I don’t recall falling asleep last night. I am rooming with a young man named Daniel, and I remember laying down on my bed and talking a little sports. I don’t recall the conversation ending. The next thing I remember was my alarm was going off at six. I jumped out of bed and made my way to where we meet to run each day. Adam had already put in two laps (yea, I can’t believe it either). Dr. Grady Bruce also ran with us (general surgeon who I have run with before in Guatemala), and Courtney was a trooper and joined us for a couple laps as well. We were an impressive ensemble, teeming with athletic prowess. Actually we all sort of hobbled along, but we did it, and sometimes that is all that matters. I only ran eight laps (2 miles–no laughing Rebecca!). I had to run in scrubs since all my running gear is in my lost suitcase. I’ll regroup and double up my efforts tomorrow.
Breakfast: Scrambled eggs, salsa, sour cream sauce, fried plantains (think bananas on steroids), black beans, FRESH pineapple, flower tortillas, and a kind of thin cream of wheat that you topped with cinnamon. The thin cream of wheat was a new item I had not seen before. It was AMAZING.
Courtney’s first shift went well. She commented that the difference between nursing here and nursing in the states is that you actually get to spend time with your patients here instead of spending ninety percent of your time at a computer typing in everything you did so that the hospital’s liability is decreased. She enjoyed the one-on-one patient time. During one of her bedside moments with her patients she had a translator assisting her. The patient was a young boy and the mother of the child, a thin short woman, was next to him. The mother was missing an eye. The translator asked the woman about her injury. The woman answered that she received it from the end of a pistol grip when she was hit on the head by assailants the day her husband was shot and killed. The stories of suffering seem endless here.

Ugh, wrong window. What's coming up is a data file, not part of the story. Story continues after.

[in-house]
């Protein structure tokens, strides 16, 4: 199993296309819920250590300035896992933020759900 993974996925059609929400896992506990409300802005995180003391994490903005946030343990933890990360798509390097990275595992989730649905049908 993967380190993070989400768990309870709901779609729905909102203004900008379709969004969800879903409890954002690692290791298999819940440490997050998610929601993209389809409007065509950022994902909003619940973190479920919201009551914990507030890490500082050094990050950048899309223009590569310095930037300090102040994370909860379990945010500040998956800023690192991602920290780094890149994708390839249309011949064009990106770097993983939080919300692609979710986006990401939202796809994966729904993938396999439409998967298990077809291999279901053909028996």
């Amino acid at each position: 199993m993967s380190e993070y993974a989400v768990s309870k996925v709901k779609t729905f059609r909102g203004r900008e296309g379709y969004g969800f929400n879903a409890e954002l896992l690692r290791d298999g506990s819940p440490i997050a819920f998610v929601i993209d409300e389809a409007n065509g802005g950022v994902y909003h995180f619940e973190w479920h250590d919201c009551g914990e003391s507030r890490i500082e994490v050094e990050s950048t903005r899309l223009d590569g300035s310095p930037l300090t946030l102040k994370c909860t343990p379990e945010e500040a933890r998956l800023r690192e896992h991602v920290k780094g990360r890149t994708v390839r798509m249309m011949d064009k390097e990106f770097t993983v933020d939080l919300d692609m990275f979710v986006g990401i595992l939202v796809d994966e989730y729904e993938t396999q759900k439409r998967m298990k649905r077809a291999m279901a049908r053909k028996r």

The surgery load was light today. Two patients were sent home because they failed pre-surgery screenings. The general surgeries were finished before lunch. The OBGYN surgeons had a full day however, and we were tied to the sterilization room to make sure they had what they needed and of course to scrub and sterilize their instruments.
No day is complete without a few minor emergencies. We usually expect these emergencies to originate with our patients, but whenever 50 plus people are gathered together from all parts of the U.S. and put into new environs there is bound to be a few glitches that cause tense moments even in the helping staff. Today one of our nurses who was allergic to peanuts ate a sauce that was made with peanut oil and had a reaction. She was treated for the allergy and sent to her room with two people (one to stay with her at all times, and one to go for help if needed).
Lunch: Chicken with an orange sauce (it also had peanut oil in it), rice with mixed vegetables, FRESH watermelon, flower tortillas and hibiscus juice.
After lunch a woman came in for surgery who could not eat any solid foods. They were doing exploratory work so they could determine what was the matter. They tried to discover the problem with cystoscopic (sp?) instruments. That did not work so they opened up the patient and found she was filled with cancer. They did what they could to remove the infected tissue and will give her a referral to a cancer clinic. However, the odds of her receiving the medical care she needs in a timely and economically viable way are slim to none. To make matters worse the cancer seemed advanced. These are sad moments.